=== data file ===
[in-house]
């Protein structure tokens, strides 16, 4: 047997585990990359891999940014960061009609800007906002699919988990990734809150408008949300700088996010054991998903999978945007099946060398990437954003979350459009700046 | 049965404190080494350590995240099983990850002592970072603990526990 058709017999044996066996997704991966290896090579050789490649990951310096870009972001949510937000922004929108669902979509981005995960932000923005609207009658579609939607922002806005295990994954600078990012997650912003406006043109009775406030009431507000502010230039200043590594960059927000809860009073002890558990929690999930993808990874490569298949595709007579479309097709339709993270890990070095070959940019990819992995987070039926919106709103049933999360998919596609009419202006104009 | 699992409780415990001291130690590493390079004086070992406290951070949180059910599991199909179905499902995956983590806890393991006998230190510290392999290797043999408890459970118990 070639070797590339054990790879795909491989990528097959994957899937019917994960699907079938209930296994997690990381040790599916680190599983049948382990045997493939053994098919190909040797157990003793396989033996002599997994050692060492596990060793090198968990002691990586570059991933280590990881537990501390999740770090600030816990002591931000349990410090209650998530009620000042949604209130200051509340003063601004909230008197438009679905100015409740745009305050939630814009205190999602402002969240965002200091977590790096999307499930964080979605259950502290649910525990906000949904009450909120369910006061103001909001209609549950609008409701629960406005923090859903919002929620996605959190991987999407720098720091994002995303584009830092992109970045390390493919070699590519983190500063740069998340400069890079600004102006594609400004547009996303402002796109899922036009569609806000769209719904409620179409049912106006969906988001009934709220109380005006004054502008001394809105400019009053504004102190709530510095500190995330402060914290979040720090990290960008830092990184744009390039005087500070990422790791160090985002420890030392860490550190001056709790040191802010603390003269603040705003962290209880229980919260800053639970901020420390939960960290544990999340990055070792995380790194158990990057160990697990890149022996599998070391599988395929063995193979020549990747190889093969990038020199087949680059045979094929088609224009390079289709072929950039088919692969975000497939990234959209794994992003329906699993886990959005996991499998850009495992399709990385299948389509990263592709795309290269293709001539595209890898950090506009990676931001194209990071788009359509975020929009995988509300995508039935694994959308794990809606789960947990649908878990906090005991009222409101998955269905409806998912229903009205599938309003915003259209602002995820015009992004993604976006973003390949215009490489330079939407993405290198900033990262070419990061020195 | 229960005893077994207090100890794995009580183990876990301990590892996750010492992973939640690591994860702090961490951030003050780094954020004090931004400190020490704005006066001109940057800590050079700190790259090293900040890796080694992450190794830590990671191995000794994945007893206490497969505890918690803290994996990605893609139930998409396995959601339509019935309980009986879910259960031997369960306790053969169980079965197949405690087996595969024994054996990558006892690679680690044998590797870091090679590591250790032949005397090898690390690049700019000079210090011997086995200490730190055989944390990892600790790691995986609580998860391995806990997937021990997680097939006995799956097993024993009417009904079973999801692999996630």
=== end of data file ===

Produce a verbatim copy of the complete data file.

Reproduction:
[in-house]
């Protein structure tokens, strides 16, 4: 047997585990990359891999940014960061009609800007906002699919988990990734809150408008949300700088996010054991998903999978945007099946060398990437954003979350459009700046 | 049965404190080494350590995240099983990850002592970072603990526990 058709017999044996066996997704991966290896090579050789490649990951310096870009972001949510937000922004929108669902979509981005995960932000923005609207009658579609939607922002806005295990994954600078990012997650912003406006043109009775406030009431507000502010230039200043590594960059927000809860009073002890558990929690999930993808990874490569298949595709007579479309097709339709993270890990070095070959940019990819992995987070039926919106709103049933999360998919596609009419202006104009 | 699992409780415990001291130690590493390079004086070992406290951070949180059910599991199909179905499902995956983590806890393991006998230190510290392999290797043999408890459970118990 070639070797590339054990790879795909491989990528097959994957899937019917994960699907079938209930296994997690990381040790599916680190599983049948382990045997493939053994098919190909040797157990003793396989033996002599997994050692060492596990060793090198968990002691990586570059991933280590990881537990501390999740770090600030816990002591931000349990410090209650998530009620000042949604209130200051509340003063601004909230008197438009679905100015409740745009305050939630814009205190999602402002969240965002200091977590790096999307499930964080979605259950502290649910525990906000949904009450909120369910006061103001909001209609549950609008409701629960406005923090859903919002929620996605959190991987999407720098720091994002995303584009830092992109970045390390493919070699590519983190500063740069998340400069890079600004102006594609400004547009996303402002796109899922036009569609806000769209719904409620179409049912106006969906988001009934709220109380005006004054502008001394809105400019009053504004102190709530510095500190995330402060914290979040720090990290960008830092990184744009390039005087500070990422790791160090985002420890030392860490550190001056709790040191802010603390003269603040705003962290209880229980919260800053639970901020420390939960960290544990999340990055070792995380790194158990990057160990697990890149022996599998070391599988395929063995193979020549990747190889093969990038020199087949680059045979094929088609224009390079289709072929950039088919692969975000497939990234959209794994992003329906699993886990959005996991499998850009495992399709990385299948389509990263592709795309290269293709001539595209890898950090506009990676931001194209990071788009359509975020929009995988509300995508039935694994959308794990809606789960947990649908878990906090005991009222409101998955269905409806998912229903009205599938309003915003259209602002995820015009992004993604976006973003390949215009490489330079939407993405290198900033990262070419990061020195 | 229960005893077994207090100890794995009580183990876990301990590892996750010492992973939640690591994860702090961490951030003050780094954020004090931004400190020490704005006066001109940057800590050079700190790259090293900040890796080694992450190794830590990671191995000794994945007893206490497969505890918690803290994996990605893609139930998409396995959601339509019935309980009986879910259960031997369960306790053969169980079965197949405690087996595969024994054996990558006892690679680690044998590797870091090679590591250790032949005397090898690390690049700019000079210090011997086995200490730190055989944390990892600790790691995986609580998860391995806990997937021990997680097939006995799956097993024993009417009904079973999801692999996630």